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Invest Ophthalmol Vis Sci. 2008 Aug;49(8):3413-23. doi: 10.1167/iovs.08-1710. Epub 2008 Apr 30.

Wavelet analysis in infantile nystagmus syndrome: limitations and abilities.

Author information

1
Department of Optometry and Vision Sciences, University of Melbourne, Melbourne, Australia. label@unimelb.edu.au

Abstract

PURPOSE:

To investigate the proper usage of wavelet analysis in infantile nystagmus syndrome (INS) and determine its limitations and abilities.

METHODS:

Data were analyzed from accurate eye-movement recordings of INS patients. Wavelet analysis was performed to examine the foveation characteristics, morphologic characteristics and time variation in different INS waveforms. Also compared were the wavelet analysis and the expanded nystagmus acuity function (NAFX) analysis on sections of pre- and post-tenotomy data.

RESULTS:

Wavelet spectra showed some sensitivity to different features of INS waveforms and reflected their variations across time. However, wavelet analysis was not effective in detecting foveation periods, especially in a complicated INS waveform. NAFX, on the other hand, was a much more direct way of evaluating waveform changes after nystagmus treatments.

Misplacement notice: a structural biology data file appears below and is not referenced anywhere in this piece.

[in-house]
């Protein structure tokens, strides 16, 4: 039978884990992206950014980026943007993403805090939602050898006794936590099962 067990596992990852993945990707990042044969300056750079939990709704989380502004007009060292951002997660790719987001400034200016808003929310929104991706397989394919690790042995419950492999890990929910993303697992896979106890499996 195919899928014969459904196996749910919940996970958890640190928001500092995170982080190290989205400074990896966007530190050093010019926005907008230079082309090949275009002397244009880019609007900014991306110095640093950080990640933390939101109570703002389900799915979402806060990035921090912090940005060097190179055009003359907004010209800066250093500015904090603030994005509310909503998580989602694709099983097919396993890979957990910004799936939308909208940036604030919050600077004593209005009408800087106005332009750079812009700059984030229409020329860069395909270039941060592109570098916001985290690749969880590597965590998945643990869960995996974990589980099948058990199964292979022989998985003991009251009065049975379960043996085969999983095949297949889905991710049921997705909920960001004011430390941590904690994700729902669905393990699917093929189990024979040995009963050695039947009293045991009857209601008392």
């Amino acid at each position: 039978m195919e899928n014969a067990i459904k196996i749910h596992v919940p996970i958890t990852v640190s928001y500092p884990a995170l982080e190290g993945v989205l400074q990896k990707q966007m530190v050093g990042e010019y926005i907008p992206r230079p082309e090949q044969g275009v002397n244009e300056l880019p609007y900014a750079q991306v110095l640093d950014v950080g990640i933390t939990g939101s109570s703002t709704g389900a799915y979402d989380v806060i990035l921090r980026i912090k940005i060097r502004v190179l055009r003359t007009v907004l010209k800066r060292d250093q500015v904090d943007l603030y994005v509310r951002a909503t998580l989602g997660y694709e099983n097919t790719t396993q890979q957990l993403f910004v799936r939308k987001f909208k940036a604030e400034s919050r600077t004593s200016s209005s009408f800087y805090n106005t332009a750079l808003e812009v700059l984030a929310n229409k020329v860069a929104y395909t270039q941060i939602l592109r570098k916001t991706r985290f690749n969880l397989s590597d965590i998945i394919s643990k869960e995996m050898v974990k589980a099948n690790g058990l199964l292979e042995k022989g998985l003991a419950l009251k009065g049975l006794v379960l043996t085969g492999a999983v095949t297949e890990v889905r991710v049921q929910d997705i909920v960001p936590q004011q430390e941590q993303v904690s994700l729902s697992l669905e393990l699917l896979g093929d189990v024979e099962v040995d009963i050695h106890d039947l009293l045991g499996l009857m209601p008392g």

CONCLUSIONS:

Wavelet analysis is a tool that performs, with difficulty, some things that can be done faster and better by directly operating on the nystagmus waveform itself. It appears, however, to be insensitive to the subtle but visually important improvements brought about by INS therapies. Wavelet analysis may have a role in developing automated waveform classifiers where its time-dependent characterization of the waveform can be used. The limitations of wavelet analysis outweighed its abilities in INS waveform-characteristic examination.

PMID:
18450585
DOI:
10.1167/iovs.08-1710
[Indexed for MEDLINE]

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